Rather than try to QC to perfect grade normalization, accept that individual grading differences are in-eradicable and make it so students' work is graded by a distribution of graders and that grades are not so subject to this fluctuation as to be questionable. For instance, have each grader look at a sample of 5 "standards" (an A, B, C, D , F) and see what grades they assign to them. Use this to categorize graders as severe, neutral, and soft and make it so everyone gets a fair mix of graders.

And/or make the rubric explicitly clear to the point where individual differences don't matter. i.e.,

"one point for a program that complies, one point for a program that
executes without crashing, one point for a program that produces the correct output, two points for using a recursive function, one point for mentioning "iterative sort" / "iterative sorting" in the description.

And/or figure out where the individual grading differences happen and minimize the importance of these for actual grades.

  • Great answer, really. As I said here, uncertainty in grading is unavoidable, and both professors and students should put up with it. Jun 30, 2016 at 7:39
  • While you're both probably right, over the 4 semesters that this course has been offered, we have evidence that the steps (grader training, rubric calibration, outlier grade moderation) have led to "fairer" grades with fewer grading tasks per submission. We're trying to now incorporate all the "best practices" that we can find into our portal; individual instructors can then pick and choose which steps they want to include in their grading workflow.
    – Jedi
    Jun 30, 2016 at 10:01
  • 1
    Your comment changes my image of what you're trying to do slightly ... but not entirely. In the comment, you're basically indicating that all of this work was a project to optimize the grading process as a pedagogy research project of sorts. You claim fairer" grades with fewer grading tasks per submission. But if you factor in all the time you did on the optimization surely it's not less grading time and if you have to have all these pound out sessions to figure out how to grade things, surely not fewer grading tasks.
    – virmaior
    Jun 30, 2016 at 10:15

I agree with the previous answer in that you do seem to be making more work out of this than is necessary.

For the programming part of the assignment I would suggest defining very specific marking criteria - if the program successfully does this then you get this mark. This should be easy to grade and could even be automated. Some aspects of programing style also could be marked with precise criteria.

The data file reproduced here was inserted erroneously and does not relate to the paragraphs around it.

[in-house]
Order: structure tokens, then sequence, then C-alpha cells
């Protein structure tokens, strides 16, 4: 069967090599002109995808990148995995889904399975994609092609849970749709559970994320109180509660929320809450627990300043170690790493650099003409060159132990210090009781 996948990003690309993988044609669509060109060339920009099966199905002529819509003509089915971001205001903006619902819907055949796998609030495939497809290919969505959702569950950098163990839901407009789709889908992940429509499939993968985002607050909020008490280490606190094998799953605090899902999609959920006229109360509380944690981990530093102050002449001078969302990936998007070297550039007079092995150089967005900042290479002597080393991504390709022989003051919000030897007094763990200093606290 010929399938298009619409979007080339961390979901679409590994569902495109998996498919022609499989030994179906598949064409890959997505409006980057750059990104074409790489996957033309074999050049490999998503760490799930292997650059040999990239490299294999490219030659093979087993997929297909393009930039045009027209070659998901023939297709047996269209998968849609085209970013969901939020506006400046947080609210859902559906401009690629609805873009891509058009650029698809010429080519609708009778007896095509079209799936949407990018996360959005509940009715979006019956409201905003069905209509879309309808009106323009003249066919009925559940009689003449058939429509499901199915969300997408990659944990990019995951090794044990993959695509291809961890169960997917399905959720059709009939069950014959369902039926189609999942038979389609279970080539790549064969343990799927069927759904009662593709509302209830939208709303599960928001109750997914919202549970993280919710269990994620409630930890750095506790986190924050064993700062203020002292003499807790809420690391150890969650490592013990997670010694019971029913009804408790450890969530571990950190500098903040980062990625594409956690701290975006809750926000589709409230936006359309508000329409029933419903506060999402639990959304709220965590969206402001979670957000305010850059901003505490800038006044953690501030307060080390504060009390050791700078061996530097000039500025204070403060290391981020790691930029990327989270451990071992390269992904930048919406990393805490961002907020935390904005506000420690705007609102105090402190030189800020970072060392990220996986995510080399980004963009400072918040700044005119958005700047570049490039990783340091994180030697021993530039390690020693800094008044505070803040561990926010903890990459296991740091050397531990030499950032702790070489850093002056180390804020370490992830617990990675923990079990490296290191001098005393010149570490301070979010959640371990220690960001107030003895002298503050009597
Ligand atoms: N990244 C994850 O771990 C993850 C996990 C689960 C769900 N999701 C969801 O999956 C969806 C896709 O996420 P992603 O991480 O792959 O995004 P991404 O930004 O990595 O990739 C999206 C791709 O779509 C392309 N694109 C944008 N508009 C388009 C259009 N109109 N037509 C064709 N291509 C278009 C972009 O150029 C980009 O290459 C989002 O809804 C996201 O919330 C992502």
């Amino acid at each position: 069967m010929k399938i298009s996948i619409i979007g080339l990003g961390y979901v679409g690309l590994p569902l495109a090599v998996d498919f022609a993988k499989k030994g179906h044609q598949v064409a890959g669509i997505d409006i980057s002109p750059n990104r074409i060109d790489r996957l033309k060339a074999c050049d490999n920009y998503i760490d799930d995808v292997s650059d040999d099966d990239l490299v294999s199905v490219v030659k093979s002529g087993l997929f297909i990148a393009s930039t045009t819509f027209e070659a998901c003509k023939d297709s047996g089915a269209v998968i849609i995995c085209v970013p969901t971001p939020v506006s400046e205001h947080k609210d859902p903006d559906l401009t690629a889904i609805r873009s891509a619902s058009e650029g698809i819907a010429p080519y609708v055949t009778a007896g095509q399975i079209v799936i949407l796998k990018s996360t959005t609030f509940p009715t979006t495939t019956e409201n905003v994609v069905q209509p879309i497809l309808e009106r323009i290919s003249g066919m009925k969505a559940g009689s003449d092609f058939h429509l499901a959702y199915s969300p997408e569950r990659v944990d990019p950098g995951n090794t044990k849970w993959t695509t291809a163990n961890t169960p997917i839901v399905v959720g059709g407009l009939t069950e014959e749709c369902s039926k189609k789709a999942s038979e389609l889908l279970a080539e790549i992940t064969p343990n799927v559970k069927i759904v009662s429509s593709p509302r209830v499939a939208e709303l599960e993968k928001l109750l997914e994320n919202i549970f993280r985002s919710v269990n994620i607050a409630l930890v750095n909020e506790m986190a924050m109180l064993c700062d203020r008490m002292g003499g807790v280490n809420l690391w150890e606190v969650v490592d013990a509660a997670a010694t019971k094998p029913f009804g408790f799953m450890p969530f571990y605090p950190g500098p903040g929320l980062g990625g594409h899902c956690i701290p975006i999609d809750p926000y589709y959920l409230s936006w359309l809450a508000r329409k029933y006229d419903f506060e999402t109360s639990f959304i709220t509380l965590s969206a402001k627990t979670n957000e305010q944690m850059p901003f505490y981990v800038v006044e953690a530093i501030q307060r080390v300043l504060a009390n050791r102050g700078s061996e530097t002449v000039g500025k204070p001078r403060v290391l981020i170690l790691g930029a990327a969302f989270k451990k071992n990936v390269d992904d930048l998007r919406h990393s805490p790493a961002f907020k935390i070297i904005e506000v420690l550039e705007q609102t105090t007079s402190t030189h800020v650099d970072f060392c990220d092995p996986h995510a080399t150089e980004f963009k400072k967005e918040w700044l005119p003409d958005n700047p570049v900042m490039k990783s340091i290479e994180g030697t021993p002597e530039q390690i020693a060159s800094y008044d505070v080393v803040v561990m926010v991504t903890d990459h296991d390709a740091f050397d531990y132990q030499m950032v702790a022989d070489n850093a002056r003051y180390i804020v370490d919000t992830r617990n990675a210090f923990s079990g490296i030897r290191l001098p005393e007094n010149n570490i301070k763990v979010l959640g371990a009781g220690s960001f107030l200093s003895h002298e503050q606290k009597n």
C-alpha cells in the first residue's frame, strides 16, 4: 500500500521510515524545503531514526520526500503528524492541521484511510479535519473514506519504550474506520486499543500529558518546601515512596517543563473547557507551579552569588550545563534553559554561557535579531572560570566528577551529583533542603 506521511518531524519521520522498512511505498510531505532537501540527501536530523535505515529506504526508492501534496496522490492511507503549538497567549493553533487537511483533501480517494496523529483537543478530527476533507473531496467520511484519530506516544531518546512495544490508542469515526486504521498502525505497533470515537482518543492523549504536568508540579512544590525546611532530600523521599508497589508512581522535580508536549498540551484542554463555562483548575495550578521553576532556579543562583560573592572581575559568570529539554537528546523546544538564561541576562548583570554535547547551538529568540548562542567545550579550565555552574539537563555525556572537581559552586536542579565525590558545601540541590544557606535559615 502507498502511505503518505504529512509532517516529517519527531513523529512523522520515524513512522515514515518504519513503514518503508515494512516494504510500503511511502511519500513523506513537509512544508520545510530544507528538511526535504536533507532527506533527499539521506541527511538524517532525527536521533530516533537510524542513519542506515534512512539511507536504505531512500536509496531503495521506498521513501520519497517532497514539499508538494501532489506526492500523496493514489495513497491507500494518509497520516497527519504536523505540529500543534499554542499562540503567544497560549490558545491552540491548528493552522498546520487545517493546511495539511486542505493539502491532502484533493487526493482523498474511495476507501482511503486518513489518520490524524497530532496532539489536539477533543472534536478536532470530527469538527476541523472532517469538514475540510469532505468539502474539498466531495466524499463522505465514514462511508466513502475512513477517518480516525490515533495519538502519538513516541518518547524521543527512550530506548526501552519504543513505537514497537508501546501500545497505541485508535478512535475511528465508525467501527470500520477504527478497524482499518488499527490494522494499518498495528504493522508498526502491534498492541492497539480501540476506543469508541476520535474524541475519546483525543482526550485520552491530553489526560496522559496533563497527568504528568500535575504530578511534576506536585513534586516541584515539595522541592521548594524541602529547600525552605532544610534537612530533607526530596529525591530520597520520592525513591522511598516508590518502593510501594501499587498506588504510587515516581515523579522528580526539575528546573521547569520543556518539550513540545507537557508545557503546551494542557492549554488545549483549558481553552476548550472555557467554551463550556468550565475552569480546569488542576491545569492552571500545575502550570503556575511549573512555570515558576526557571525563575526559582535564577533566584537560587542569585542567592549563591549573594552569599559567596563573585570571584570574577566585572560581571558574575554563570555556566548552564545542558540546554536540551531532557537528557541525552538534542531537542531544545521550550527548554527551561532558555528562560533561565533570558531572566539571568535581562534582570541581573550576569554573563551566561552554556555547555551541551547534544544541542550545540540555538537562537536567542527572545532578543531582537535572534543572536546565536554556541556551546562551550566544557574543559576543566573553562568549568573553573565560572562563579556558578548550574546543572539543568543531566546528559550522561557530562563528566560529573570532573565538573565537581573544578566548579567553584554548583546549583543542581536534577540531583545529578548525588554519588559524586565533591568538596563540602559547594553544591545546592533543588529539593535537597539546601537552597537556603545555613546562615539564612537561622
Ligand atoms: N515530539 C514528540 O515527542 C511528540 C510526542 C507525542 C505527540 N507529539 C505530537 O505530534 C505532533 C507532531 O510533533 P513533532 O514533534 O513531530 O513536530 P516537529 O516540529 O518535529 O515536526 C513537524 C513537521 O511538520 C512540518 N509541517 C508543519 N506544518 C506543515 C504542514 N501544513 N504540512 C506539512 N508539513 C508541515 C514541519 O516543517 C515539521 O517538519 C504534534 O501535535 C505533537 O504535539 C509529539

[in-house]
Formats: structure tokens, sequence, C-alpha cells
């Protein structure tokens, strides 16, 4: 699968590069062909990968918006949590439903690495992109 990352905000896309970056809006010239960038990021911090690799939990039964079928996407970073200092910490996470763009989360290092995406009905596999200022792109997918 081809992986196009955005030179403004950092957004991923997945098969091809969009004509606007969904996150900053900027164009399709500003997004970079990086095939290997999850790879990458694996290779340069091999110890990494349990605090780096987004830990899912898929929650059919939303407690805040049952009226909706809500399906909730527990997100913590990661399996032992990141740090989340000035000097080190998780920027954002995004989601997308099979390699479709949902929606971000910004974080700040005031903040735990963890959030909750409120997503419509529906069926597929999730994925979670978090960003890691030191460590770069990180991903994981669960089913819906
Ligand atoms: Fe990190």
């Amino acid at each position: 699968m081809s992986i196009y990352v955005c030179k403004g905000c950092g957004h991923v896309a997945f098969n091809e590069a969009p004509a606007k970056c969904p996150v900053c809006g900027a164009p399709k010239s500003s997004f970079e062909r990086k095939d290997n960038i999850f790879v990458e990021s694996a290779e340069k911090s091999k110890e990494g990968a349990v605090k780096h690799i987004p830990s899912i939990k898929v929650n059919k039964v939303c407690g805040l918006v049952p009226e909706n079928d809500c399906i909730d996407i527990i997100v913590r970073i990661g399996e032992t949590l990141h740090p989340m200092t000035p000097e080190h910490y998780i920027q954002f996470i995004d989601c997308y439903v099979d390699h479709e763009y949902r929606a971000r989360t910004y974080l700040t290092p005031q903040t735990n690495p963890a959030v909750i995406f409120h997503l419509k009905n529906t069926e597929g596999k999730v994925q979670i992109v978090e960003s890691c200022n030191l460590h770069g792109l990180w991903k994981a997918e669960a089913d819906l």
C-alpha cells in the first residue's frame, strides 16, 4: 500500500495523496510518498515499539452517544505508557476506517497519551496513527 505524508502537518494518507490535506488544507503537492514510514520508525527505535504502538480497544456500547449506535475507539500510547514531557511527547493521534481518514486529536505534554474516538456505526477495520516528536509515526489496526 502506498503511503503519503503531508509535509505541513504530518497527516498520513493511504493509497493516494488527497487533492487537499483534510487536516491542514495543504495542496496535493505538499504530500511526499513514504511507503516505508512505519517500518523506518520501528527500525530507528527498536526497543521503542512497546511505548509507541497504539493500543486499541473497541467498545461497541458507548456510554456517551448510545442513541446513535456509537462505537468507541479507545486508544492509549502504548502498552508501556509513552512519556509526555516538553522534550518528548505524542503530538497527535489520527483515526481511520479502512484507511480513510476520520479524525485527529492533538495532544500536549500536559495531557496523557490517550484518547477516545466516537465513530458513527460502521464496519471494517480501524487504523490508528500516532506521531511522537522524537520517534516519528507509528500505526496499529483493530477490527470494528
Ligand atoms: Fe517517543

For more subjective aspects - the report or perhaps some aspects of code style you probably don't want to be quite as specific. You are going to get variation between markers no matter what you do. However I would suggest that going around iterations as you are saying that you do is more likely to lower confidence in grading than having a simpler system and sticking to it. There isn't always a single right answer.

For marking of major capstone engineering projects which I manage we require two blind markers for each project. They both use the same criteria. These marks are then moderated with a small moderation committee of more experienced colleagues. Generally if the two marks are within a reasonable range (say one grade) it is considered OK to take the average as the final mark. If not the implication is that one or other marker may have missed something and so the moderation groups job is to determine what that is from the evidence presented by the markers and decide on the mark accordingly. Occasionally it is necessary to allocate a third reviewer who is not blind to previous marks if it isn't obvious from the previous markers evidence. There is no further process needed.

  • You're right, we have been splitting hairs, but it has worked for us (see previous comment) to some extent. We're now just gathering techniques that we can add to our grading portal; we already support multiple graders and normalization. What we're light on is post-grading techniques, i.e. once individual TAs are done grading, we are trying to visualize biases and (hopefully) automatically "adjust" for these before releasing grades to students.
    – Jedi
    Jun 30, 2016 at 10:09